Brooklin Voters Reject Modified Crops
By Wendy M. Fontaine
Bangor Daily News
April 04, 2005
BROOKLIN - After a debate that shifted between contentiousness and hostility, voters on Saturday made their community the first in Maine to take a collective stance against the use of genetically modified crops. At Brooklin's annual town meeting, the question whether to voluntarily ban the cultivation of genetically engineered plants, trees, fish and animals was the last item on the warrant, sparking a public debate characterized by jeers, shouting and accusations that each side was spreading misinformation.
The measure to make Brooklin a GE-free zone is not an ordinance but more of a symbolic gesture about the town's feelings about altered crops.
Marilyn Anderson, who submitted the petition that ultimately put the topic on the warrant, said it is one community's statement against the dangers of genetically modified organisms.
"This is the town of Brooklin saying, 'Enough,'" she said. "This is a consciousness-raising. This is about hoping that anyone who plants or grows anything is very aware of the effects it can have on the environment."
Genetically modified organisms are those that have had their DNA altered in some manner in order to change their characteristics.
Proponents say the method can make crops stronger and more resistant to problems such as disease and pests, while opponents argue the modified species are invasive and potentially dangerous for the environment. The topic has been a hot issue in Maine in recent years.
About 100 people gathered in the Brooklin elementary school gymnasium for Saturday's meeting, which lasted five hours before the topic of genetic engineering even came up. Contrary to past practice, most stayed until the end, eager to have their say on GMOs.
Organic grower Leslie Cummins, who lives in Brooklin and is a member of the Maine Organic Farmers and Gardeners Association's public policy committee, has been an activist against GMOs for several years.
She said modified crops have lower yields, are less nutritious and can cause irreversible damage once they are introduced into the environment.
"If we get polluted or contaminated, that's it. It's out there," she said.
Resident Tim Seabrook said genetic modification goes beyond selective breeding and hybridization. A gene from one species is implanted in another, crossing the boundaries of what occurs in nature, he said.
Tammy Andrews, the town's treasurer, said she feared the voluntary ban would set a dangerous precedent that could lead to declarations against other activities in her community.
"What's going to be next?" she said. "A no-pet zone? A no-smoking zone? A no-Catholics zone? You're opening up a can of worms."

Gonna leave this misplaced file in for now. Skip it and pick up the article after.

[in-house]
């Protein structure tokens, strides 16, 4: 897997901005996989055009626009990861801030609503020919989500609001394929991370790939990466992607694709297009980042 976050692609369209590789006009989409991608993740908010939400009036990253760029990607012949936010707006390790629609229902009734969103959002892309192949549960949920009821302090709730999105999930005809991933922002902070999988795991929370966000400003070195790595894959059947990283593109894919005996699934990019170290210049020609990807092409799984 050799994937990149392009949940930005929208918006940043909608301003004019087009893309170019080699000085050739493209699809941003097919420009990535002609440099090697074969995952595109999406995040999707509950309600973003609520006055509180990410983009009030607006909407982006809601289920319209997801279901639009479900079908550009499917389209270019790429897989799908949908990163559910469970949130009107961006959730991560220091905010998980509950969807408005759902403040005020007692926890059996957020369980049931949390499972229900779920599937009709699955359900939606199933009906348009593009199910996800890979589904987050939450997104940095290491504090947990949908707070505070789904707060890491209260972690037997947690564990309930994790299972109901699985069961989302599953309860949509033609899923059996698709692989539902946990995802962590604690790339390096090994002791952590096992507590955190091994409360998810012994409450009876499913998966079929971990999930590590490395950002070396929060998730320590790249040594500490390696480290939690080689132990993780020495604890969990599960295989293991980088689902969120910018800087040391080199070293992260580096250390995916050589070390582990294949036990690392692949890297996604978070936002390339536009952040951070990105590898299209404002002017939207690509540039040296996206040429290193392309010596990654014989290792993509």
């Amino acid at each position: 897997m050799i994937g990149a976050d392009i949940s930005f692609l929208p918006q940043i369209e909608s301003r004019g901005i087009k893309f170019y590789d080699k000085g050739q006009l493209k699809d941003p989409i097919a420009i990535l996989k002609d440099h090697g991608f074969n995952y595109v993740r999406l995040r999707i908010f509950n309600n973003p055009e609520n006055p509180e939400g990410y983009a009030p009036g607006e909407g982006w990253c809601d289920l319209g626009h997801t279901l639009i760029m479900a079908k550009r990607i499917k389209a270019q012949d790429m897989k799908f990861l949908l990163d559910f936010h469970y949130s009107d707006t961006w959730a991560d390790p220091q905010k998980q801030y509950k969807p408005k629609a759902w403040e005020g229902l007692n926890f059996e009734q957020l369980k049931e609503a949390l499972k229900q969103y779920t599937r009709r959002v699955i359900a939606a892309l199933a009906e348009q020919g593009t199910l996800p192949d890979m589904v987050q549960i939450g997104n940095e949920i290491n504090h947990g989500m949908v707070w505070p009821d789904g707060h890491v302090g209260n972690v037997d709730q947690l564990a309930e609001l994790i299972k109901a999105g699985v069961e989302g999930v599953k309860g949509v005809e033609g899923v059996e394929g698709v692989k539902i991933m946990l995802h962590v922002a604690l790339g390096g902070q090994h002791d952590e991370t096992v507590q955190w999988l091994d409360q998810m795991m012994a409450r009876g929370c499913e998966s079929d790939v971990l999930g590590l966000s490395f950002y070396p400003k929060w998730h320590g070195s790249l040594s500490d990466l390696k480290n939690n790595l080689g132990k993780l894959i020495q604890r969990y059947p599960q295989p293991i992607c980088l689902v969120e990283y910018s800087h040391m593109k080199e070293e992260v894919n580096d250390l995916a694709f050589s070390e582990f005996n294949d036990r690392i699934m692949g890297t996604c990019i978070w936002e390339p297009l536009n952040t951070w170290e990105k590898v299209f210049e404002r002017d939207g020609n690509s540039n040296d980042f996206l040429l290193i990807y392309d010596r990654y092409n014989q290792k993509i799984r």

Much of Saturday's hostility focused on whether to allow Douglas R. Johnson, executive director of the private, nonprofit Maine Biotechnology Information Bureau, to speak at the meeting.
Johnson, a Stonington resident, was prepared to address the group about some of the merits of biotechnology but residents called him a "high-paid lobbyist" and refused to let him speak.
"We don't need any outside lobbyist," one person yelled from the bleachers.
"Was he paid to be here today?" another shouted.
Resident John Bradford favored allowing Johnson to speak, saying residents should hear both sides of the debate before "making a blanket condemnation of GMOs."
"We need to be enlightened about this, simply because it is a highly complex issue," he said. "This is not just a Brooklin issue. It is an international issue."
Bradford also said he felt the town was being used "as a pawn" by groups pushing to get Maine to adopt GE-free zone legislation. His comments were met by booing from the audience.
"I think that some people sound very scared to hear another point of view," said resident Joyce Barr, who wanted to hear what Johnson had to say. "I want to be informed as a voter," she said.
After more than an hour of debate, town officials called for a standing vote. A two-thirds majority of voters approved the voluntary ban.
Immediately after the meeting, Johnson told the BDN that he received no pay to attend the meeting.
"I'm not a lobbyist. I'm an advocate," he said.
Saturday's declaration was not intended to prohibit laboratory research or to prevent businesses from selling, serving or marketing genetically modified products.
That left some, such as 19-year-old Mike Allen Jr., wondering why the topic was presented to residents in the first place.
"What is the point of this?" he said. "If it's not going to change anything or restrict anything, then it's a waste of time in my opinion."